Critically, as in Interlink, there are two concurrent employers: the general employer and the borrowing employer. The issue is whether the transfer of control is so absolute that the borrowing employer has responsibility for the acts of the borrowed employee. In judging this, the right to control is paramount among factors.
For the commercial haulage operator, the opportunity is there to make arrangements that do not involve taking on agency staff as its own employees in all senses, provided the operator recognises that what drivers do they do for and on behalf of the operator and with a potential bearing on the operator's licence. As with Alderton-type employees there is as great a need to ensure that paperwork and practice does transfer control and responsibility.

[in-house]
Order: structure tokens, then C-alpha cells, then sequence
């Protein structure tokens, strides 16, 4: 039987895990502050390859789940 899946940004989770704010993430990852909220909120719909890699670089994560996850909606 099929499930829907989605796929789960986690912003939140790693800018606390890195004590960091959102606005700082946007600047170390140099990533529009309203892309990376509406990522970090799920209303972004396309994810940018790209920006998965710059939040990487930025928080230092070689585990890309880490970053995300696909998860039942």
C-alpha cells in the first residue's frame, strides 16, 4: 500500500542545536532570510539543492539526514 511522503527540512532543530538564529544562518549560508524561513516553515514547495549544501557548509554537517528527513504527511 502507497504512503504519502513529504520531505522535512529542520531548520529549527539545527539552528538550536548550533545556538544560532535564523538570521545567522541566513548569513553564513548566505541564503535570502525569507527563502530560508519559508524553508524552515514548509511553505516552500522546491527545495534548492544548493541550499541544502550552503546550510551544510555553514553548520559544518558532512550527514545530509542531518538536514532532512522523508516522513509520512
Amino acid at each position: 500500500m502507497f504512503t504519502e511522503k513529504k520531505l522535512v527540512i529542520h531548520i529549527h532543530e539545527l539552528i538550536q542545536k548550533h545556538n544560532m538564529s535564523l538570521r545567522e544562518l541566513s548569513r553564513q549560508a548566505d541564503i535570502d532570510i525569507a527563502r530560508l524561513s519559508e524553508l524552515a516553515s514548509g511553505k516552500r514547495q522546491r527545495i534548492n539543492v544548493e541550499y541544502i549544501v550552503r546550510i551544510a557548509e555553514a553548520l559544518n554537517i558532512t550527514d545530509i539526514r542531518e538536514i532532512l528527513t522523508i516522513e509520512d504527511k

Interlink was refused permission to appeal by the House of Lords after an oral hearing before Christmas. The Court of Appeal therefore stands as the final word. n
Richard Serlin and Patrick Sadd are barristers in 199 Strand's transport group.